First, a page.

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The Ultimate Ardbeg Ardventurer

Galerie Beauchamp

Influential fixtures of history have spoken widely to the dangers of excess––except, of course, when it comes to a good whisky. Why not, then, travel to the birthplace of what Jim Murray, spirit expert and author of The Complete Book of Whisky, dubbed “the greatest distillery on Earth,” to savour for ourselves ? Follow us on the Ultimate Ardbeg Ardventure.

Unique in taste and one of the most highly awarded of all the Islay whiskies, Ardbeg exists in a class all its own. The distinguishably smoky-yet-sweet liquor has been distilled for more than 200 years in the eponymous town on Scotland’s rugged Isle of Islay in the Inner Hebrides. It began as a small farming family operation and grew to enjoy true global renown, but an uncertain future saw Ardbeg trade hands in the 1980s. In 1997, however, Glenmorangie purchased the distillery, returning the storied whisky producer to its former glory. Part of The Glenmorangie Company of Moët Hennessy since 2005, Ardbeg has won more than 50 gold and double gold medals in key whisky competitions around the globe—and that’s just since 2008!—far exceeding any of its competitors. Jim Murray is quoted as saying, “If perfection on the palate exists, this is it.” We’ll drink to that!

We’d also hike to that… and pitch, and row and, ultimately, savour once again the unmistakable character of an Ardbeg Ten Years Old by participating in the ancient Ardbeg tradition ourselves. Mixte was fortunate enough to join eight contestants from the U.S., UK, Germany, Japan, and Sweden in the Ultimate Ardbeg ARDventurer, a three-day competition positioned as “the world’s most unorthodox whisky challenge” that takes place along the Isle’s misty, wind-swept coastline. Mickey Heads, award-winning distillery manager at Ardbeg, and Ultimate Challenge leader, painted the ARDventurer as a “showcase [of] the untamed spirit of Ardbeg’s island home.” Joining him at the helm of the trip was award-winning TV explorer, producer, expedition leader, and author, Monty Halls, a true master of the region, known for his unmatched survival expertise. The two worked closely to devise the ARDventurer itinerary, which would have us tackling some pretty wild terrain––but ne’er did we mind. One must keep the heid, as a good whisky takes time!

We began by rifling through our 12kg ration packs––inspired by the smoky-sweet aromas of Ardbeg––in hopes of being the most innovative with its contents. Each pack contained a bottle of Ardbeg Ten Years Old, a bar of soap, a line of tarry rope, a tin of sardines, iodine, lime, peat, menthol Vicks VapoRub, cheese, black pepper, chocolate, aniseed, almonds and matches. After an apprenticeship at the Distillery, where we learned the many intricate steps of creating our very own whisky, we began the arduous trek to Ardbeg’s private water source, Loch Uigeadail––which means “dark and mysterious place” in Gaelic––located some 600 feet above sea level. The famed flavour of Ardbeg is no topographic accident: peat, which adds that distinctive smoke, was cut and harvested by the ARDventurers (64kg of fuel in total, the amount required to fire a kiln to produce one cask of whisky). After a night camping at the Kildalton Cross––a Celtic relic circa 750 AD and symbolic anchor of the Isle’s heritage––the trek continued to Airigh Nam Beist (“shelter of the beast”), a small loch set away from the harsh Atlantic sea spray. Friendly competition brought the ARDventurer to a close, as we were put to the task of rowing a cask of Ardbeg along Islay’s perilous coast (early distillers transported their cargo by sea). The finest of aqua vitae beckoned as the coda of this exercise, so we of course had to give it our utmost!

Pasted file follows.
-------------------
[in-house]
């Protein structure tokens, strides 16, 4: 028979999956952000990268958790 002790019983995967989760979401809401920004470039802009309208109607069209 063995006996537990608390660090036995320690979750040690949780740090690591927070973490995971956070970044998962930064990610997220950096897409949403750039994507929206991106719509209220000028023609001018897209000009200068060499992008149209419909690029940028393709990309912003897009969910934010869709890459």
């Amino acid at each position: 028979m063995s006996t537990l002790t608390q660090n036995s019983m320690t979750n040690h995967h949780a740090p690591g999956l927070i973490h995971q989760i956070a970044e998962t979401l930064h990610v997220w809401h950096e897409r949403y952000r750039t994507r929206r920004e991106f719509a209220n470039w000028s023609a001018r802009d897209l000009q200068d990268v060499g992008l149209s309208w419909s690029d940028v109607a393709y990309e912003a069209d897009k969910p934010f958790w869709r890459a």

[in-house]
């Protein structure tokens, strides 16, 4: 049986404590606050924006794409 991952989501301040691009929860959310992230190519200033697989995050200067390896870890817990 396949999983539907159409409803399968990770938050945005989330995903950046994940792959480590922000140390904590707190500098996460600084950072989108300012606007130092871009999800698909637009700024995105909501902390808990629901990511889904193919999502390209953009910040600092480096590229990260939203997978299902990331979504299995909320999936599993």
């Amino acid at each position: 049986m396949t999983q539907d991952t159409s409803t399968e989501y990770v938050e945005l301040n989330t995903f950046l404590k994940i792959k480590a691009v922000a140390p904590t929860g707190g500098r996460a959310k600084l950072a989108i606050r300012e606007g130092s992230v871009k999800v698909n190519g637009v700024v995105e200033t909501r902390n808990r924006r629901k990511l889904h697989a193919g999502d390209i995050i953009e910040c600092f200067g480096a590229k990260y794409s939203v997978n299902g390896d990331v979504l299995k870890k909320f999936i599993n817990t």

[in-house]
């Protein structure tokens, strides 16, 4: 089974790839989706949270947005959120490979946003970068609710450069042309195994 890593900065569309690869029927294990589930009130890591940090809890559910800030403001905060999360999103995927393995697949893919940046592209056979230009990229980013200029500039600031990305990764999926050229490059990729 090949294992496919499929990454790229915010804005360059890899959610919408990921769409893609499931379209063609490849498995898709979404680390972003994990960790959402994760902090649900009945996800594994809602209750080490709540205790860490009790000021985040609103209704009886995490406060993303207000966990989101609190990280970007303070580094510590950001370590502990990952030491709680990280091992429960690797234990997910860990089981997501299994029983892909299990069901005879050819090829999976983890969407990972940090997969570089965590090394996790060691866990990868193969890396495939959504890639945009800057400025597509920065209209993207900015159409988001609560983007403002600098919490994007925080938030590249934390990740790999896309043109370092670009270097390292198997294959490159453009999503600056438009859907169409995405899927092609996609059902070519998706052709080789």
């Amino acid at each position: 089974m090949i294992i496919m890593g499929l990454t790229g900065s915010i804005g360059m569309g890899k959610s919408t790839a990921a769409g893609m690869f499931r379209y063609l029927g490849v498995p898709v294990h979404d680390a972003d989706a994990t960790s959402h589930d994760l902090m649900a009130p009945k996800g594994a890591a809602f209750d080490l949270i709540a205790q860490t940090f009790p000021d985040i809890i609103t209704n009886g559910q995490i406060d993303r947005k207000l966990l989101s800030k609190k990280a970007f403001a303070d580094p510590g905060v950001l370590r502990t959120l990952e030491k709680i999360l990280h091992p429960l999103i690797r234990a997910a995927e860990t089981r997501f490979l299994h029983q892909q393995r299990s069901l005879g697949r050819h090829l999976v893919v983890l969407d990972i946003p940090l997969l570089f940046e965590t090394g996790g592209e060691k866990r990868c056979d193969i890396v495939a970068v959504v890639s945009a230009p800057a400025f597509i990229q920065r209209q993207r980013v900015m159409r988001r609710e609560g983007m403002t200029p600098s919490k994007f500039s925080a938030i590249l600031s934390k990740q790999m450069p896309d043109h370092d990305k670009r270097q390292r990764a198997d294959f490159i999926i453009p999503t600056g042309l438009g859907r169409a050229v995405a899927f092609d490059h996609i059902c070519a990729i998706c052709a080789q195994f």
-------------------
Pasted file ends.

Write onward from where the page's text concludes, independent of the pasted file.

With newfound friends, and wonderful new stories to tell, it was easy to understand Ardbeg’s international cult following. A traditional, yet uniquely complex taste and tale are what set Ardbeg apart. No wonder, therefore, that the Ardbeg Committee––now in its 16th year––has over 80,000 loyal members from 130 nations. Many of these passionate lovers of Ardbeg make pilgrimage to Islay each year to sip their favourite eau de vie on the rough-hewn coast. The world’s finest, straight from the cask, with a view like this? Ardbeg had us at Och aye!

ardbeg.com

With the collaboration of Alexandra Gauthier

The Ultimate Ardbeg Ardventurer – e-mag

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